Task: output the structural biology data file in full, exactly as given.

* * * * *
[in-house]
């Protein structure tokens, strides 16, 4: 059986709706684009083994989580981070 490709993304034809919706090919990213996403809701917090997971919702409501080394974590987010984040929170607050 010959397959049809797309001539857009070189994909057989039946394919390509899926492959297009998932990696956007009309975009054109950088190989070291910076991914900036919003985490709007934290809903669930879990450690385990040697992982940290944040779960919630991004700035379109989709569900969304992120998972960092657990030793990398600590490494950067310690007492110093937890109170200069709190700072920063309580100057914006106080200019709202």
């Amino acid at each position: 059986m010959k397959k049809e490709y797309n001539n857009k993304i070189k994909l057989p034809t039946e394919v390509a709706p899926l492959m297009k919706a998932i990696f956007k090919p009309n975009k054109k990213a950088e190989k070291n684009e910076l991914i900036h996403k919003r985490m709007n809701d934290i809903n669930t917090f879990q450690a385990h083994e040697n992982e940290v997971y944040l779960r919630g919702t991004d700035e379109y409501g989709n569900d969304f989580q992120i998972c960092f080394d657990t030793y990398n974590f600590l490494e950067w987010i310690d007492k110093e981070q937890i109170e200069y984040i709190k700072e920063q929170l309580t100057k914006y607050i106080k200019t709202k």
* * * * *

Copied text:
[in-house]
């Protein structure tokens, strides 16, 4: 059986709706684009083994989580981070 490709993304034809919706090919990213996403809701917090997971919702409501080394974590987010984040929170607050 010959397959049809797309001539857009070189994909057989039946394919390509899926492959297009998932990696956007009309975009054109950088190989070291910076991914900036919003985490709007934290809903669930879990450690385990040697992982940290944040779960919630991004700035379109989709569900969304992120998972960092657990030793990398600590490494950067310690007492110093937890109170200069709190700072920063309580100057914006106080200019709202």
């Amino acid at each position: 059986m010959k397959k049809e490709y797309n001539n857009k993304i070189k994909l057989p034809t039946e394919v390509a709706p899926l492959m297009k919706a998932i990696f956007k090919p009309n975009k054109k990213a950088e190989k070291n684009e910076l991914i900036h996403k919003r985490m709007n809701d934290i809903n669930t917090f879990q450690a385990h083994e040697n992982e940290v997971y944040l779960r919630g919702t991004d700035e379109y409501g989709n569900d969304f989580q992120i998972c960092f080394d657990t030793y990398n974590f600590l490494e950067w987010i310690d007492k110093e981070q937890i109170e200069y984040i709190k700072e920063q929170l309580t100057k914006y607050i106080k200019t709202k």